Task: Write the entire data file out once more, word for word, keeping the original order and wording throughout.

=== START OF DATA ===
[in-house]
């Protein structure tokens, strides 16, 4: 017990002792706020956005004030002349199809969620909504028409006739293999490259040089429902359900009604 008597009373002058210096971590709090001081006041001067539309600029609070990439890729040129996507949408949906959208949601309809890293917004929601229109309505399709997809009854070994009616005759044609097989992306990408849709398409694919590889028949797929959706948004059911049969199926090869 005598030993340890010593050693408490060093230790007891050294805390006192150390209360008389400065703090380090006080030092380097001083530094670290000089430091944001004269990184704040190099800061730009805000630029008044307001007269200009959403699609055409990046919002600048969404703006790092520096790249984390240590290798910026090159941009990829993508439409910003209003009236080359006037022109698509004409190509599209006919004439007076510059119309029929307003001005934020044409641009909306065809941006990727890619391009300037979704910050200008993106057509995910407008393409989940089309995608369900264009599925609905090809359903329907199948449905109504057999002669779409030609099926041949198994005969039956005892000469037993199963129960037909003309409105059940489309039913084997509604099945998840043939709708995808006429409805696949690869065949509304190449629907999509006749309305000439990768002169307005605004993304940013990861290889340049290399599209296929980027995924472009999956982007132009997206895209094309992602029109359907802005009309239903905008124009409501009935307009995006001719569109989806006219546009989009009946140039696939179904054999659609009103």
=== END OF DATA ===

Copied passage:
[in-house]
């Protein structure tokens, strides 16, 4: 017990002792706020956005004030002349199809969620909504028409006739293999490259040089429902359900009604 008597009373002058210096971590709090001081006041001067539309600029609070990439890729040129996507949408949906959208949601309809890293917004929601229109309505399709997809009854070994009616005759044609097989992306990408849709398409694919590889028949797929959706948004059911049969199926090869 005598030993340890010593050693408490060093230790007891050294805390006192150390209360008389400065703090380090006080030092380097001083530094670290000089430091944001004269990184704040190099800061730009805000630029008044307001007269200009959403699609055409990046919002600048969404703006790092520096790249984390240590290798910026090159941009990829993508439409910003209003009236080359006037022109698509004409190509599209006919004439007076510059119309029929307003001005934020044409641009909306065809941006990727890619391009300037979704910050200008993106057509995910407008393409989940089309995608369900264009599925609905090809359903329907199948449905109504057999002669779409030609099926041949198994005969039956005892000469037993199963129960037909003309409105059940489309039913084997509604099945998840043939709708995808006429409805696949690869065949509304190449629907999509006749309305000439990768002169307005605004993304940013990861290889340049290399599209296929980027995924472009999956982007132009997206895209094309992602029109359907802005009309239903905008124009409501009935307009995006001719569109989806006219546009989009009946140039696939179904054999659609009103």